• Abstract: Scholars have often assessed and criticized the group of international arbitration professionals, some characterizing this group as a dense 'white, male' group. Faced with limited access and data, however, this critique has not been informed by a robust empirical component. Relying on all the appointments made in proceedings under ICSID between 1972 and February 2014, interviews with arbitration professionals, and an original database created for this project, this article is the first to assess the social structure of investor–state arbitrators. Using network analytics, a long-standing but recently popularized methodology for understanding social groups, the article maps the group of professionals by relying on formal appointments to tribunals. The subsequent analysis of this form of operationalizing the social group reveals who are the 'grand old men' (and formidable women) or 'power-brokers' that dominate the arbitration profession. The article argues, based on the evidence presented, that, among other factors, in addition to good timing and imperfect information, the structure of the process of appointment, and a risk averse culture, key arbitrators may benefit from heuristic biases, or the limited cognitive scope of lawyers making such appointments.
  • Author: Tilmann Altwicker, Oliver Diggelman
  • Publication Date: 05-2014
  • Content Type: Journal Article
  • Journal: European Journal of International Law
  • Institution: European Journal of International Law
  • Abstract: There is a tendency in international legal discourse to tell the story of international law as a story of progress. 'Progress' is a concept which is tied to the process of secularization and Western 18th and 19th century philosophy. It still inspires the debate on international law – despite all setbacks in 'real history'. This article argues that progress narratives in the inter-national legal discourse are constructed by – more or less subtle – argumentative techniques. It highlights four such techniques – four 'bundles of arguments' – which play a key role: ascending periodization, proving increasing value-orientation of international law, detection of positive trends, and paradigm shift-talk. The article offers an explanation of why the pro-gress argument often succeeds in international legal discourse.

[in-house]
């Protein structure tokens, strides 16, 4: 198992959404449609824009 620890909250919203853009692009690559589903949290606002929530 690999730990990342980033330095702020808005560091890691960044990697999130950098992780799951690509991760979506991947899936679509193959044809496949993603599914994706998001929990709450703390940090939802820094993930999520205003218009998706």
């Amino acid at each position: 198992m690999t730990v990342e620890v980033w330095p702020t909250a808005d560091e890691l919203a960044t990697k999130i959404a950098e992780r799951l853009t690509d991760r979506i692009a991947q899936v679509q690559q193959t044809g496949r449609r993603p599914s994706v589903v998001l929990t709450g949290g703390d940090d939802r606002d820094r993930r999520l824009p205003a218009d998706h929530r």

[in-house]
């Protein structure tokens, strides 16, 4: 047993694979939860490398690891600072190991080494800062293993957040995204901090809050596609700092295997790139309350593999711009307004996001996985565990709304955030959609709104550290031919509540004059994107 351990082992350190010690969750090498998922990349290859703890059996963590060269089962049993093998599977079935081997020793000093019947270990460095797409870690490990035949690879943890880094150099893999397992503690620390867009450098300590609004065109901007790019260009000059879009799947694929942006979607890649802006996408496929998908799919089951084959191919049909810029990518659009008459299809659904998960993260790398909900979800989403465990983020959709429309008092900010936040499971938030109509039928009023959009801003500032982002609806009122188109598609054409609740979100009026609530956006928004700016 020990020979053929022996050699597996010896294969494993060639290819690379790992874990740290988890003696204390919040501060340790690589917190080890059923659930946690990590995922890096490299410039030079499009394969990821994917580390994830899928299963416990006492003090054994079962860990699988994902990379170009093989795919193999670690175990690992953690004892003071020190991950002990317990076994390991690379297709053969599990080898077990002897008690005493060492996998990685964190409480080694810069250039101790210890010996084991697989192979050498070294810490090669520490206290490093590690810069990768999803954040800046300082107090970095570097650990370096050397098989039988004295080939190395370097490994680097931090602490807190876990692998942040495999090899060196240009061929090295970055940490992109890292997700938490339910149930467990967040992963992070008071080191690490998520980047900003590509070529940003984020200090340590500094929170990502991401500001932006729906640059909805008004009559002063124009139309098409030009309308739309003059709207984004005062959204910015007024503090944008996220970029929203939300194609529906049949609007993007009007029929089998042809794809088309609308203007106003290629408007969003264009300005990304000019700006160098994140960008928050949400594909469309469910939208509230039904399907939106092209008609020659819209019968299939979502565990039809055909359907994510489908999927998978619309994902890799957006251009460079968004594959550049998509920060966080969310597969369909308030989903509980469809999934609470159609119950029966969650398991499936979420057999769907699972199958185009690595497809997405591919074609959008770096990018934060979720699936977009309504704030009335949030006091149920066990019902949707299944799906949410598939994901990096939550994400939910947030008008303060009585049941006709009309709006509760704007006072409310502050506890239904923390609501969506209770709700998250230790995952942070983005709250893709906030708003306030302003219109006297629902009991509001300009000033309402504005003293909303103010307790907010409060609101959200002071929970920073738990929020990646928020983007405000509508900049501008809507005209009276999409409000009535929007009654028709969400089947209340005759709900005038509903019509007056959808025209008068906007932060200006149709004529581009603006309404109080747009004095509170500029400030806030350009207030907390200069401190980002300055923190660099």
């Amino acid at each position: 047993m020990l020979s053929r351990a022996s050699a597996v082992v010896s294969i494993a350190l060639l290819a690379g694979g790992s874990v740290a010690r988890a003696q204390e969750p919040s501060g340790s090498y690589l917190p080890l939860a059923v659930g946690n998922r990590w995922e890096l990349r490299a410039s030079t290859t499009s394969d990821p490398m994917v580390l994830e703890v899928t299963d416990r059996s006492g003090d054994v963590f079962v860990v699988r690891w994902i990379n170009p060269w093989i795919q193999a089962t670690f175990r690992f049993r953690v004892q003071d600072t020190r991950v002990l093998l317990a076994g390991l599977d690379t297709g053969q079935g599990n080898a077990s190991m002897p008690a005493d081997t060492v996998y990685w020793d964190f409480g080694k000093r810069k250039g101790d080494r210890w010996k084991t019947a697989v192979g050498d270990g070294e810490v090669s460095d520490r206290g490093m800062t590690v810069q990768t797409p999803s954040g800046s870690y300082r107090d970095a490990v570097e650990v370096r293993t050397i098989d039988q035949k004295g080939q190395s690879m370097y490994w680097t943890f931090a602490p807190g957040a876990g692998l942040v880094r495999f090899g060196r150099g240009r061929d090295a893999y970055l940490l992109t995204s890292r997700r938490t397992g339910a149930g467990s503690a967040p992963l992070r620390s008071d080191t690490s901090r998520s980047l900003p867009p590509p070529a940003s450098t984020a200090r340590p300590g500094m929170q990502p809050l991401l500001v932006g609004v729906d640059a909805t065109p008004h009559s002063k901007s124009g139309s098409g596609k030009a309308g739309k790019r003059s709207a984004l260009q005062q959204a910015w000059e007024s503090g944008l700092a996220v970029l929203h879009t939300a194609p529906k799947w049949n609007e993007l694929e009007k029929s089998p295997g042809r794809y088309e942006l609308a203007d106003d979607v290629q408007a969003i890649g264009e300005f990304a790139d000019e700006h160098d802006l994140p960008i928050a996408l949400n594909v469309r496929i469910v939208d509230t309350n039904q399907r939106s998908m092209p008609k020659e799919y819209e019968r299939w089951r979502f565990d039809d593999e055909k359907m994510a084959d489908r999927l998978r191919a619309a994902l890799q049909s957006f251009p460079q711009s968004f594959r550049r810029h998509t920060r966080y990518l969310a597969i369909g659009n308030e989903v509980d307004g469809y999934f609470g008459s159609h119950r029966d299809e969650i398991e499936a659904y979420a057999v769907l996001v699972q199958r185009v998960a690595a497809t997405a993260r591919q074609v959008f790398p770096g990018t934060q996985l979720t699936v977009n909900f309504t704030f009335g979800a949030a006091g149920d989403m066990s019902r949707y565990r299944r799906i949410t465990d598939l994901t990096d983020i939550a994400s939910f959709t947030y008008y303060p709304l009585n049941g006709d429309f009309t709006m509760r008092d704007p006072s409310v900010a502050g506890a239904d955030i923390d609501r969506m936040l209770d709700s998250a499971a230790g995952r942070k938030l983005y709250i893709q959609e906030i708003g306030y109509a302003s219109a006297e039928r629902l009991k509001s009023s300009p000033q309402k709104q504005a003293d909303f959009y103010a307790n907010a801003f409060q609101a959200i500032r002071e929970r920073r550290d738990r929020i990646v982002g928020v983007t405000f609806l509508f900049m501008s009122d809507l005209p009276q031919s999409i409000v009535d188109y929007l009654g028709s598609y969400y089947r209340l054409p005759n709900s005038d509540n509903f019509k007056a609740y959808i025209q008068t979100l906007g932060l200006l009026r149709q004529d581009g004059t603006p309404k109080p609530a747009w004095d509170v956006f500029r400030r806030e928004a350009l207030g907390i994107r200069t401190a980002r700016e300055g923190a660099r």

• Topic: International Law, Weapons of Mass Destruction
  • Author: Gregoire Mallard
  • Publication Date: 05-2014
  • Content Type: Journal Article
  • Journal: European Journal of International Law
  • Institution: European Journal of International Law
  • Abstract: In recent years, international lawyers have increasingly debated the normative consequences of the 'fragmentation' of international law. More rarely have they studied empirically how tensions between overlapping systems of rules emerge, how conflicts are harmonized, and with what effects. This article explains such dynamics in the case of the nuclear non-proliferation regime (NPR) complex. Based on original archival fieldwork conducted in the private papers of American and European diplomats in the early Cold War, it shows how Western states solved the tensions that existed between contradictory commitments contracted in the European Atomic Energy Community (Euratom) Treaty and the Nuclear Non-proliferation Treaty in 1968 (NPT). To lessen the tensions between regional and global orders, the Euratom control rules were used as a source of inspiration for the new rules used to monitor compliance with the NPT at the global level. In retrospect, this outcome was puzzling, as the Euratom Treaty was not originally concerned with non-proliferation issues. That the knowledge of the original intentions behind Euratom was lost to the policymakers who negotiated the NPT thus had grave consequences in the future. This case shows the importance of studying the concrete knowledge of international legal rules that gets transmitted across generations of policymakers in order to understand how regime complexity evolves.
  • Topic: Cold War
  • Political Geography: Germany
  • Author: Moria Paz
  • Publication Date: 05-2014
  • Content Type: Journal Article
  • Journal: European Journal of International Law